BERLIN (Reuters) - A French terrorism alert about Britain and attacks on Europeans in Yemen added to Western security concerns on Wednesday, but Germany sought to calm nerves, saying too much public talk of risks would stir fear.
Suspected al Qaeda militants attacked two Western targets in Yemen, firing a rocket at a senior British diplomat's car and killing a Frenchman at a gas and oil installation.
France became the latest country to issue a security alert, telling citizens heading to Britain to use caution due to a very high risk of terrorist action. An official said the alert merely reflected Britain's own risk assessment.
That followed a U.S. advisory on Sunday warning American citizens to exercise caution if traveling in Europe. The same day, Britain raised the threat level to "high" from "general" for its citizens traveling to Germany and France.
But in Berlin, Interior Minister Thomas de Maiziere said he saw no signs of any imminent attack on Germany, even though the country was in general a target. Talking about possible attacks played into terrorists' hands by fuelling public fears, he said.
"Public discussion is something terrorists use because they want to spread fear. We're working but not talking a lot," de Maiziere told Deutschlandfunk radio.
Security sources say the trigger for the series of warnings was intelligence about a possible al Qaeda-related plot to launch assaults on European cities, modeled on the 2008 Mumbai attacks by Pakistan-based gunmen that killed about 170 people.
In Budapest, visiting U.S. Deputy Secretary of State Jim Steinberg said Washington was simply trying to urge vigilance.
"We are not trying to discourage people from going about their normal business," he said. There was a threat, but Washington had been very measured in what it was trying to say.
In Islamabad, Pakistani security officials said they had seen no information about the alleged European plots beyond what was reported in the media.
The media attention on the threat of terrorism originating in Pakistan is adding to tension between Islamabad and Western governments and seen as adding to pressure on Pakistan to "do more" to tackle militants.
"Already we are doing the heavy lifting beyond our capacity. Any expectation more than that would be unjustified," said one Pakistani official."
De Maiziere called the danger to Germany "hypothetical."
He said he could not confirm accounts from Pakistan that eight militants of German nationality had been killed by a suspected U.S. missile strike in northwest Pakistan on Monday.
In Yemen, a Frenchman was killed in a shooting incident inside the compound of Austrian-owned oil and gas group OMV, France's Foreign Ministry said.
Britain's Foreign Office said a missile was fired at an embassy vehicle carrying the deputy head of the British mission in Sanaa, the Yemeni capital. One staff member suffered minor injuries.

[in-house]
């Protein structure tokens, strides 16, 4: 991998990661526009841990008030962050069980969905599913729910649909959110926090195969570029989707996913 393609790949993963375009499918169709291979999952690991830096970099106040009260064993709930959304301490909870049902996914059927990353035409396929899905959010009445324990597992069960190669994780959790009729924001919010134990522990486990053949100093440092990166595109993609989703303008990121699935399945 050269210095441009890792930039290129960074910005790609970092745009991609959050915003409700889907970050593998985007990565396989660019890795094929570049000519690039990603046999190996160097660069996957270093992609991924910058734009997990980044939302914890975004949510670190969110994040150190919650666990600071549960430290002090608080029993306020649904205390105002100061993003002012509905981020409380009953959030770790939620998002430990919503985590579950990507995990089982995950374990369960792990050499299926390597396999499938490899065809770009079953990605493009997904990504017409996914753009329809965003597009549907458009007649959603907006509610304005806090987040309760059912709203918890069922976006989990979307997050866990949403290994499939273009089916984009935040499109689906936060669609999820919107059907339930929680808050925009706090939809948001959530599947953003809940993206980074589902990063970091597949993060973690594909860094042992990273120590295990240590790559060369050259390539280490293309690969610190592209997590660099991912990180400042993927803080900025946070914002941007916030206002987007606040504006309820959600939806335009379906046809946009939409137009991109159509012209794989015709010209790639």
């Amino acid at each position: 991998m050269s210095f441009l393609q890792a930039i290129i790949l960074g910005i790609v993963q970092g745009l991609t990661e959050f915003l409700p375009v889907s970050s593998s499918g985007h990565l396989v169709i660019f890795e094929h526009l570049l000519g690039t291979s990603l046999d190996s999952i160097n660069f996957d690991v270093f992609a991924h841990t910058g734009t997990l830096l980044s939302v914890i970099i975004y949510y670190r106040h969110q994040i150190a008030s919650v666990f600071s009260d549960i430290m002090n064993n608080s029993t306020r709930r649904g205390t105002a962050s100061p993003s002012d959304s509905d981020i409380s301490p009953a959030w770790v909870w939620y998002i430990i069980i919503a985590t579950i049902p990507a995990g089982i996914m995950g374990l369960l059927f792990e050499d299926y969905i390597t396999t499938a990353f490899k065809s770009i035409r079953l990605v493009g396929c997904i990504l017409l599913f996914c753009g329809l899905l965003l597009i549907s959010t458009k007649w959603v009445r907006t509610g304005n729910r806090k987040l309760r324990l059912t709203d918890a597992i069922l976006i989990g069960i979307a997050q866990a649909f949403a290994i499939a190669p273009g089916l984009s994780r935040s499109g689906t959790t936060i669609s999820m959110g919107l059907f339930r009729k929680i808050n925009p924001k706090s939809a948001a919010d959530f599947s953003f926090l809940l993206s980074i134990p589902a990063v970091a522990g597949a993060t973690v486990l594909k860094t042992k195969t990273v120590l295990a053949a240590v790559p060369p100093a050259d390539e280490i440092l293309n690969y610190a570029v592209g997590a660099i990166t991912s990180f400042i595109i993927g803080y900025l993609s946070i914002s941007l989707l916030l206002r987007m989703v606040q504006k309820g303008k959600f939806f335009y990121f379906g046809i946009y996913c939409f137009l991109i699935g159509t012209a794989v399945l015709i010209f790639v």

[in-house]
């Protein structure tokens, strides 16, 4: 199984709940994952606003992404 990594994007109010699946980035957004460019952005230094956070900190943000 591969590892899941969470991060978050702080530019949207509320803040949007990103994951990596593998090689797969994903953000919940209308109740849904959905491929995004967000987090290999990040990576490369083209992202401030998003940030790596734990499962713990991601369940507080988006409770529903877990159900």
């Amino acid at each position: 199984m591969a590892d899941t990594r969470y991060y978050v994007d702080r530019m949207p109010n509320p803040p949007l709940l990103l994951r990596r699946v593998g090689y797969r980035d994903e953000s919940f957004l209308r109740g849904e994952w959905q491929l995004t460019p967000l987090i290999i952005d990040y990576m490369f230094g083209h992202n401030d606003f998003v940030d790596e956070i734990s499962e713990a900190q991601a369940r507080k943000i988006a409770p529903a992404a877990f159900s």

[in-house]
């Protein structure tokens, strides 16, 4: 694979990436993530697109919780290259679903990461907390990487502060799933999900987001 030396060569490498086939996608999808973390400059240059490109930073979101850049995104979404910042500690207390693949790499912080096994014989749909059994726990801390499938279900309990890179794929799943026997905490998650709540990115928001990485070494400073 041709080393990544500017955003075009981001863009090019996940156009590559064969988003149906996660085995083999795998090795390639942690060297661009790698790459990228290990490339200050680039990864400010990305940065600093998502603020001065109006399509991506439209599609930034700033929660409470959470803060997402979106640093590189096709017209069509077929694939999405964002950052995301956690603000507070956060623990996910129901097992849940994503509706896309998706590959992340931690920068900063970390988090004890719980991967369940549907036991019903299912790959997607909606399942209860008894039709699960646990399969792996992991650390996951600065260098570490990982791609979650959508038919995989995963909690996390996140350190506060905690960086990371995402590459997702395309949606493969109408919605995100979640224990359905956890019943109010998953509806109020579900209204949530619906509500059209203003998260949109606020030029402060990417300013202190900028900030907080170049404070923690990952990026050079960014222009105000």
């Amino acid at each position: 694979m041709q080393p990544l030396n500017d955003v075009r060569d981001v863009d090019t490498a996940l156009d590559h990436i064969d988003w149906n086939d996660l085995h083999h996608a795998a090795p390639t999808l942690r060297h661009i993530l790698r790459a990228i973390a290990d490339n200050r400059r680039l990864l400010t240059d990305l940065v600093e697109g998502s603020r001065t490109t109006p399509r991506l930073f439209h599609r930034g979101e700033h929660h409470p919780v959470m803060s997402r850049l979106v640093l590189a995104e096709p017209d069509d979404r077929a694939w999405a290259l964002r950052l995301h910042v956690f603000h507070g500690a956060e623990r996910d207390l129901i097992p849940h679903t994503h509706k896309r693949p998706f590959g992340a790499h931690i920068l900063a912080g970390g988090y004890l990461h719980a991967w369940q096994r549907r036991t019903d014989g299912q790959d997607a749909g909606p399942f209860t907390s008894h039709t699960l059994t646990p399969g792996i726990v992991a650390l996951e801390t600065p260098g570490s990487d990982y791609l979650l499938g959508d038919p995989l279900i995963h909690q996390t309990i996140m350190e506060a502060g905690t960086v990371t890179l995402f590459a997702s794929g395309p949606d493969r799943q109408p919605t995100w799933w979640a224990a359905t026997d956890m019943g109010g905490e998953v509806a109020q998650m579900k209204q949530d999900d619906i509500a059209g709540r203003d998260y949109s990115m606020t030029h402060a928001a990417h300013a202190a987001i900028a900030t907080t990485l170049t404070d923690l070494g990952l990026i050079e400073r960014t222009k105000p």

A range of security challenges in Yemen including al Qaeda attacks have raised concerns it could become a militants' haven.
Sunday's vague U.S. alert about attack risks in Europe was evidence of Washington's heightened sensitivity to possible attacks after more than a year of failed but brazen strikes on domestic U.S. targets by homegrown militants, often Americans.
French authorities issued an advisory about Britain late on Tuesday urging travelers to be extremely vigilant on public transport and at popular tourist sites.
Foreign Ministry spokesman Bernard Valero said: "We don't want to be too alarmist, but want to keep a high level of preparedness on this issue."
Britain's threat level at home was raised to "severe" on January 22 this year. "The French saying an attack is highly likely is true because that is where our threat level is," said a spokeswoman for London's Counter Terrorism Command.
In Bulgaria, police raided offices and homes belonging to an unregistered branch of Islamic foundation Al Waqf-Al Islami in a joint operation with prosecutors and the state agency for national security, the interior ministry said.
Police found propaganda materials inciting religious hatred and seized documents proving the branch was funded illegally.
Al Waqf-Al Islami was set up in the Netherlands and funded mainly by "Salafi circles" from Saudi Arabia, the ministry said, referring to an ultra-conservative brand of Islam.
Speaking in Brussels, EU Counter-Terrorism Coordinator Gilles de Kerchove suggested one possible reason al Qaeda was seeking to mount something "symbolic" was to repair its prestige amid heavy pressure from drone strikes in Pakistan.
Additional reporting by Paul Carrel in Berlin and Vicky Buffery in Paris, Michael Holden in London, Irina Ivanova in Sofia, Justyna Pawlack in Brussels, Krisztina Than in Budapest; Editing by William Maclean and Charles Dick